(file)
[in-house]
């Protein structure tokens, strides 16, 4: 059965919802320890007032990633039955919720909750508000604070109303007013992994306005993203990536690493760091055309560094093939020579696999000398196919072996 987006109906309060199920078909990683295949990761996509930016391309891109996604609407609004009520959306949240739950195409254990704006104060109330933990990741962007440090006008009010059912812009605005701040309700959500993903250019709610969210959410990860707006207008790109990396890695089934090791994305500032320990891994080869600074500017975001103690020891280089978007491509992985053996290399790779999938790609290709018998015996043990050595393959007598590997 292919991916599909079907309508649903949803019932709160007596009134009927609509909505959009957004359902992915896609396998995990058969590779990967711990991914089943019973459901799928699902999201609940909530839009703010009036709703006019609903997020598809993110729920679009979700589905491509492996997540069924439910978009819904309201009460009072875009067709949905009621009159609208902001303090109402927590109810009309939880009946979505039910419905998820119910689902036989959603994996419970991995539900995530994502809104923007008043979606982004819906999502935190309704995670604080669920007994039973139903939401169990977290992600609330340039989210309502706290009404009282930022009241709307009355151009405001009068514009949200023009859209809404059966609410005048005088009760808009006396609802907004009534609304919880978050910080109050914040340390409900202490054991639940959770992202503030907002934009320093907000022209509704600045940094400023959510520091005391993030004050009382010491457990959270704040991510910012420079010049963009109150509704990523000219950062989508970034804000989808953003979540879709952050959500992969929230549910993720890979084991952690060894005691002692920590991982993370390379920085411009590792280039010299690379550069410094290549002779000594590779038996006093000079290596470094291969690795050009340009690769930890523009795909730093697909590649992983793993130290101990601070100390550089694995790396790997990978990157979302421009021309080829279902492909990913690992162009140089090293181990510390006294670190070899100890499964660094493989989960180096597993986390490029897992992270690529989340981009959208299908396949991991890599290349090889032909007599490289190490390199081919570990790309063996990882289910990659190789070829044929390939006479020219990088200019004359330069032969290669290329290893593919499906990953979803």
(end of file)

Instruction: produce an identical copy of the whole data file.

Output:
[in-house]
């Protein structure tokens, strides 16, 4: 059965919802320890007032990633039955919720909750508000604070109303007013992994306005993203990536690493760091055309560094093939020579696999000398196919072996 987006109906309060199920078909990683295949990761996509930016391309891109996604609407609004009520959306949240739950195409254990704006104060109330933990990741962007440090006008009010059912812009605005701040309700959500993903250019709610969210959410990860707006207008790109990396890695089934090791994305500032320990891994080869600074500017975001103690020891280089978007491509992985053996290399790779999938790609290709018998015996043990050595393959007598590997 292919991916599909079907309508649903949803019932709160007596009134009927609509909505959009957004359902992915896609396998995990058969590779990967711990991914089943019973459901799928699902999201609940909530839009703010009036709703006019609903997020598809993110729920679009979700589905491509492996997540069924439910978009819904309201009460009072875009067709949905009621009159609208902001303090109402927590109810009309939880009946979505039910419905998820119910689902036989959603994996419970991995539900995530994502809104923007008043979606982004819906999502935190309704995670604080669920007994039973139903939401169990977290992600609330340039989210309502706290009404009282930022009241709307009355151009405001009068514009949200023009859209809404059966609410005048005088009760808009006396609802907004009534609304919880978050910080109050914040340390409900202490054991639940959770992202503030907002934009320093907000022209509704600045940094400023959510520091005391993030004050009382010491457990959270704040991510910012420079010049963009109150509704990523000219950062989508970034804000989808953003979540879709952050959500992969929230549910993720890979084991952690060894005691002692920590991982993370390379920085411009590792280039010299690379550069410094290549002779000594590779038996006093000079290596470094291969690795050009340009690769930890523009795909730093697909590649992983793993130290101990601070100390550089694995790396790997990978990157979302421009021309080829279902492909990913690992162009140089090293181990510390006294670190070899100890499964660094493989989960180096597993986390490029897992992270690529989340981009959208299908396949991991890599290349090889032909007599490289190490390199081919570990790309063996990882289910990659190789070829044929390939006479020219990088200019004359330069032969290669290329290893593919499906990953979803």